See full set of test images with explanations
See thumbnails of all test and gallery images

Sharpness & Detail
Sharp images overall, though minor edge-enhancement on high-contrast subjects. Minimal noise suppression visible at base ISO.

Very good definition of
high-contrast elements,
though with evidence of
edge enhancement.
Subtle detail: Hair
Noise suppression tends to blur
detail in areas of subtle contrast,
though detail remains strong in
the darker parts of the model's hair here.

Sharpness. The Pentax K-5 produced sharp images with very good detail at default settings. Some minor edge enhancement artifacts are visible on high-contrast subjects such as some of the branches in the crop above left, but overall results are still quite good (albeit with a bit too much contrast and saturation for our tastes). Edge enhancement creates the illusion of sharpness by enhancing color and tonal differences right at the edge of a rapid transition in color or tone.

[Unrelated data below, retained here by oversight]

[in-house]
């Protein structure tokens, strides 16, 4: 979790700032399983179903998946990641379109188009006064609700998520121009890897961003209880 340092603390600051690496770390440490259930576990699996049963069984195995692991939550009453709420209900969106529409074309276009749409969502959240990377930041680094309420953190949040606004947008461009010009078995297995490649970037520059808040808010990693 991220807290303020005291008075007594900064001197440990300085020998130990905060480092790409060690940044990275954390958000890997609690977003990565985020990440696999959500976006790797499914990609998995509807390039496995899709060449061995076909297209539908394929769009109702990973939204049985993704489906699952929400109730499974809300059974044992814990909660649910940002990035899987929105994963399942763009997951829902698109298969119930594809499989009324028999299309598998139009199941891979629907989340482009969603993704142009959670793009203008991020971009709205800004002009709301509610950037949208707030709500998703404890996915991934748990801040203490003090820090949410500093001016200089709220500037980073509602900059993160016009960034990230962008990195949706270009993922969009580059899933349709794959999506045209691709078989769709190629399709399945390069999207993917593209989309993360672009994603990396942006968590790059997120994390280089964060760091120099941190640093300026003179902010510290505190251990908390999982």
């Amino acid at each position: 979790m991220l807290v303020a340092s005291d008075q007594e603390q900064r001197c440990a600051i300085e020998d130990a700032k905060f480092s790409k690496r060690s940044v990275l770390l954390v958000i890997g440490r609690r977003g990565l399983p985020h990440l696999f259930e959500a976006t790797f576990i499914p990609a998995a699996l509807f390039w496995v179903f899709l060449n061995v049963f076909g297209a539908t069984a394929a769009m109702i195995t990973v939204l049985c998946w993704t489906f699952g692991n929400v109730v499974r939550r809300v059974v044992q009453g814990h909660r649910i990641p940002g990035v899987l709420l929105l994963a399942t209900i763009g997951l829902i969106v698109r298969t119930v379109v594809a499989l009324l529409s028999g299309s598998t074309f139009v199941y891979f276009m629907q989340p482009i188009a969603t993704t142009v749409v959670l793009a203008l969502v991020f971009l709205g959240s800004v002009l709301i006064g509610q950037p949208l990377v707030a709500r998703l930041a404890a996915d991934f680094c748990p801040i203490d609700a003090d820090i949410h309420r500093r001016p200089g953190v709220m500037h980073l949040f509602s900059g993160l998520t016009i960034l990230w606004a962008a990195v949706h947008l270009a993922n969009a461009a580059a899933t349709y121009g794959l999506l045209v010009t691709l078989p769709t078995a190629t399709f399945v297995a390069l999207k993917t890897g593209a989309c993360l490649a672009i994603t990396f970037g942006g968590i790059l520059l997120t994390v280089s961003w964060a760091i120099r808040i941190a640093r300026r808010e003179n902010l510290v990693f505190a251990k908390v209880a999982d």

Detail. The crop above right shows only minimal detail loss due to noise suppression, as the darker areas of the model's hair show a lot of detail. Individual strands are still distinguishable even in the lighter shadows, though they begin to merge as shadows deepen, and in places where the tone and color of adjacent strands is very close. Noise-suppression systems in digital cameras tend to flatten-out detail in areas of subtle contrast. The effects can often be seen in shots of human hair, where the individual strands are lost and an almost "watercolor" look appears.

RAW vs In-Camera JPEGs
As noted above, the Pentax K-5 does a pretty good job at capturing lots of detail, but more detail can be obtained from carefully processing RAW files, without introducing additional artifacts. Take a look below, to see what we mean: